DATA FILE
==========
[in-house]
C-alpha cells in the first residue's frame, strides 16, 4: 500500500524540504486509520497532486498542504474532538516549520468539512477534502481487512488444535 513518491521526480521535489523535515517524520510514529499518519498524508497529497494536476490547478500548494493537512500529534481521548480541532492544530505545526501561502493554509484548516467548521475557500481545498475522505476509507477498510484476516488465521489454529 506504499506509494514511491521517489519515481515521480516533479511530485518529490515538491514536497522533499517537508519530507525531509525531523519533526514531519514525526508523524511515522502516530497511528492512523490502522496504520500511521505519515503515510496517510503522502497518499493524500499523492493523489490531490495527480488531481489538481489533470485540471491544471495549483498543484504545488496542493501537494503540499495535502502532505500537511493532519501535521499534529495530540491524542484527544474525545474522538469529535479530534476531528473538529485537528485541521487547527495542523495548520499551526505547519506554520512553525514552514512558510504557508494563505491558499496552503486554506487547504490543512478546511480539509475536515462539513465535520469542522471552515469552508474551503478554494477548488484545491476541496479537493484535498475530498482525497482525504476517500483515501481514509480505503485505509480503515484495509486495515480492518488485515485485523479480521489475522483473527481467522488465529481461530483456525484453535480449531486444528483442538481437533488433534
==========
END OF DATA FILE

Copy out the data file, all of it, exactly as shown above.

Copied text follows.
[in-house]
C-alpha cells in the first residue's frame, strides 16, 4: 500500500524540504486509520497532486498542504474532538516549520468539512477534502481487512488444535 513518491521526480521535489523535515517524520510514529499518519498524508497529497494536476490547478500548494493537512500529534481521548480541532492544530505545526501561502493554509484548516467548521475557500481545498475522505476509507477498510484476516488465521489454529 506504499506509494514511491521517489519515481515521480516533479511530485518529490515538491514536497522533499517537508519530507525531509525531523519533526514531519514525526508523524511515522502516530497511528492512523490502522496504520500511521505519515503515510496517510503522502497518499493524500499523492493523489490531490495527480488531481489538481489533470485540471491544471495549483498543484504545488496542493501537494503540499495535502502532505500537511493532519501535521499534529495530540491524542484527544474525545474522538469529535479530534476531528473538529485537528485541521487547527495542523495548520499551526505547519506554520512553525514552514512558510504557508494563505491558499496552503486554506487547504490543512478546511480539509475536515462539513465535520469542522471552515469552508474551503478554494477548488484545491476541496479537493484535498475530498482525497482525504476517500483515501481514509480505503485505509480503515484495509486495515480492518488485515485485523479480521489475522483473527481467522488465529481461530483456525484453535480449531486444528483442538481437533488433534